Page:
How did employees in the Netherlands compare to the rest of Europe in 2013?


For international news, 2013 can be considered a surprising year for the Netherlands. For the first time in nearly 150 years, a wolf was discovered within the borders of the Netherlands1, and Dutch music artist Annouk delighted many by (surprisingly) making it to the final of the Eurovision song contest2.

King Willem-Alexander ushered in a new monarchy, and new era, as he assumed the monarchy that was left vacant by the abdication of his mother3, and perhaps unsurprisingly, Dutch cyclist Sebastiaan Bowier set a world speed record for a bike4. In economic news, the European Commission forecasted that GDP growth for 2013 is set to be -0.1%5.

Although 2013 was full of surprise news, such news says very little about employees in the Netherlands. Using the Global Employee Engagement Index™, we explore how employees in the Netherlands faired in role clarity, loyalty, satisfaction and motivation in comparison to their European counterparts.

How did employees in the Netherlands fair when compared to their European colleagues?

Global Employee Engagement Index™

The Global Employee Engagement Index™ is a global employee survey conducted by Effectory International that surveys the work-related opinions of employees in 52 different countries. Respondents are asked more than 100 questions each in order for Effectory International to gain a detailed insight into global work-opinions. From the data collected, Effectory International also creates a benchmarking tool that compares 52 different countries on 17 key HR variables (including employee engagement).

» Learn how the Global Employee Engagement Index can benefit your organisation

CommunicationRole Clarity:

  • Although the average score for employees in the Netherlands was above the European average, employees displayed a high variance in their response.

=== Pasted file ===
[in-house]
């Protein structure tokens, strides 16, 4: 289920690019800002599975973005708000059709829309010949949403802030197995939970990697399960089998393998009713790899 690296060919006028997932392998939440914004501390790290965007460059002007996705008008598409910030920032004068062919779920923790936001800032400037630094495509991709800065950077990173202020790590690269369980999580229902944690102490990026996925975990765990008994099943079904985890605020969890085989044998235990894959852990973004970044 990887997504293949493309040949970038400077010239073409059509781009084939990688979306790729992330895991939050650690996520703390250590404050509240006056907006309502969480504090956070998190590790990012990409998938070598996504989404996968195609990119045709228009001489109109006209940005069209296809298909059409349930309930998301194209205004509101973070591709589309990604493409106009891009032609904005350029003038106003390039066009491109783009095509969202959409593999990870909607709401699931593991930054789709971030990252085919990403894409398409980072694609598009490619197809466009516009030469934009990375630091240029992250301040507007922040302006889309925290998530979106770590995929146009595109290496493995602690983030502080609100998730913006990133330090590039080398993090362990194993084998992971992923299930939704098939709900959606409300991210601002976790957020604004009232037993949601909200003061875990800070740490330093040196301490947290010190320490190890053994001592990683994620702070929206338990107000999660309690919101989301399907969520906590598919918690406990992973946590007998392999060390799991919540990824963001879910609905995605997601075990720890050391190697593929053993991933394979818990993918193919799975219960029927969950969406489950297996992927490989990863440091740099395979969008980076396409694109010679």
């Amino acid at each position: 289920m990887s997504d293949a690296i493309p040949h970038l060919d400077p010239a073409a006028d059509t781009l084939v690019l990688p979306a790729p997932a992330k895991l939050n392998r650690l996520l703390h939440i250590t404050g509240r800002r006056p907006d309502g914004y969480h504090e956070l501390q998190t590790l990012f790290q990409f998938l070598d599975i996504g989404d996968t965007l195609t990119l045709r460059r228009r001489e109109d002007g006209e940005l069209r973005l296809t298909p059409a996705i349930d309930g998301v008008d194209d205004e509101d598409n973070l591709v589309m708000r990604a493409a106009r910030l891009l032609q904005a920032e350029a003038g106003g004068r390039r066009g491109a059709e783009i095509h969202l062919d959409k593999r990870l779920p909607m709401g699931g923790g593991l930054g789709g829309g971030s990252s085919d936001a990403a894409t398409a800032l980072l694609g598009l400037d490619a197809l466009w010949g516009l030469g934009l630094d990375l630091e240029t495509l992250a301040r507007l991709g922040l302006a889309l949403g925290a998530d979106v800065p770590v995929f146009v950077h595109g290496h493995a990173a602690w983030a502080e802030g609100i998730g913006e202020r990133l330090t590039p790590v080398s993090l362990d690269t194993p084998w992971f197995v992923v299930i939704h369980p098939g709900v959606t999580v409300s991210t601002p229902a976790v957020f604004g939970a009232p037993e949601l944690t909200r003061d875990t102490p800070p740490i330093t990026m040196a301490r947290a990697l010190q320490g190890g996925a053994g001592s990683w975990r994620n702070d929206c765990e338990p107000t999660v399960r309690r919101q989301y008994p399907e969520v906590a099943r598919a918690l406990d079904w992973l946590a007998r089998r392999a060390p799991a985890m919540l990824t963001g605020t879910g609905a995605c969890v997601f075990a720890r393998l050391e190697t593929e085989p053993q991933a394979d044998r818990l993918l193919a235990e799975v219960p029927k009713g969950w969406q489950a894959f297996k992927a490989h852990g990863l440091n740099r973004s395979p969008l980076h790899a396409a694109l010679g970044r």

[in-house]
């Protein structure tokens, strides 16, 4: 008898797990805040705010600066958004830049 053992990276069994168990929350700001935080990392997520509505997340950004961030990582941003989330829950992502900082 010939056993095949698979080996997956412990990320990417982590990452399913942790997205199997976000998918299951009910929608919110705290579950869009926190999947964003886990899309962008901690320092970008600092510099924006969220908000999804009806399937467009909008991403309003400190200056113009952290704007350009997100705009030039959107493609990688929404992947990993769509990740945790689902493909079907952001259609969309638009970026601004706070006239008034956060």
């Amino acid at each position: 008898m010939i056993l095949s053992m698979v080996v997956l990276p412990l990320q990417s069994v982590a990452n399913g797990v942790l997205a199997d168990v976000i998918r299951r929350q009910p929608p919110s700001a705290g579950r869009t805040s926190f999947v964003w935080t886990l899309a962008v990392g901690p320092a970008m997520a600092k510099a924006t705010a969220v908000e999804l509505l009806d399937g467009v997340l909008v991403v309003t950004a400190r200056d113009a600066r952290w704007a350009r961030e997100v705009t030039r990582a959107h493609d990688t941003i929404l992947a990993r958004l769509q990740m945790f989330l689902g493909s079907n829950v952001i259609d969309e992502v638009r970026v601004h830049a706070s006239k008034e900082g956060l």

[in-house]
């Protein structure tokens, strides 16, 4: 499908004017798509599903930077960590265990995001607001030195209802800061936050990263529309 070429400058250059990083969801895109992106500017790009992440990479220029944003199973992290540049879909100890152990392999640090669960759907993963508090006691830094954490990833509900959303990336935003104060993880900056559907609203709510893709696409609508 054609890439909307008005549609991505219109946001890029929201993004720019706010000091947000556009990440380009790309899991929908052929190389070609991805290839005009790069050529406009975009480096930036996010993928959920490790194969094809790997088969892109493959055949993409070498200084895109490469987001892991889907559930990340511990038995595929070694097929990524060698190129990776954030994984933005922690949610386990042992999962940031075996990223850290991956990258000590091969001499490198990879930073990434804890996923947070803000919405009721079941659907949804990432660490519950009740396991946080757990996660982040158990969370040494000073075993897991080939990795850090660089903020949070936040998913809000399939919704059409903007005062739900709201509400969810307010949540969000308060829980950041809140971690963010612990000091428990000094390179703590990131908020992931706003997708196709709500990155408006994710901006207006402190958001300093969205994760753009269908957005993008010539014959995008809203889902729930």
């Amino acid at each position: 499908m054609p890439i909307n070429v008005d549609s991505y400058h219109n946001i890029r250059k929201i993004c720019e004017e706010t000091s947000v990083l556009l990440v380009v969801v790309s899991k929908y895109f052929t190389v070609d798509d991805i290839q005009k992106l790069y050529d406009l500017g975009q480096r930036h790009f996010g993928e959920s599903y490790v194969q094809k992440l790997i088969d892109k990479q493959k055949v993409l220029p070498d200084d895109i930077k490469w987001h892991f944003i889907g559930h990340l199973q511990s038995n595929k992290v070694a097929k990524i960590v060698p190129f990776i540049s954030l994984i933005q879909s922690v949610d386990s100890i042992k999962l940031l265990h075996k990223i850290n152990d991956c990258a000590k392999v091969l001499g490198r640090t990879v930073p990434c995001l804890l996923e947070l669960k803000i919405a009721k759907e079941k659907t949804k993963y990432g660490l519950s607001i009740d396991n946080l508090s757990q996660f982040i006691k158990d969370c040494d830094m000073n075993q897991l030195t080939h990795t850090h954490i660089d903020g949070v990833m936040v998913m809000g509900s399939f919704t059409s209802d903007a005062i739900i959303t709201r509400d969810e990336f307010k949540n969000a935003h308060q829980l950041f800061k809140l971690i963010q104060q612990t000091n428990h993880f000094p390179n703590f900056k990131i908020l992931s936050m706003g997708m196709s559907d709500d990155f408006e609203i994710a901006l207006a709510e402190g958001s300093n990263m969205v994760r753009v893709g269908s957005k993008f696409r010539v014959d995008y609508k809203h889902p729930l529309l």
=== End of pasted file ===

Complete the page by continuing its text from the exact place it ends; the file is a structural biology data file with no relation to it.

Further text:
• Analysis of our 2 latest global surveys illustrates that there has been shift from employees answering positively, to employees displaying high variation in their responses.


  • The average score for employee satisfaction in the Netherlands in 2013/14 mirrors the European average, although employee responses displayed high variances.
  • Results show that satisfaction levels in employees in the Netherlands has remained unchanged from 2011/12, to 2013/14. 


  • Employees in the Netherlands scored positively for employee loyalty, and scored significantly above the average score of their European colleagues.
  • Over the last two years employee loyalty has increased in the Netherlands, and continues the trend of employees in the Netherlands scoring above the European average. 


  • An analysis of the responses from employees in the Netherlands shows there to be a high variance in employee motivation.
  • When compared to the 2011/12 global survey, employee motivation levels in the Netherlands have remained unchanged. 
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5 European Commission Autumn forecast 2013.

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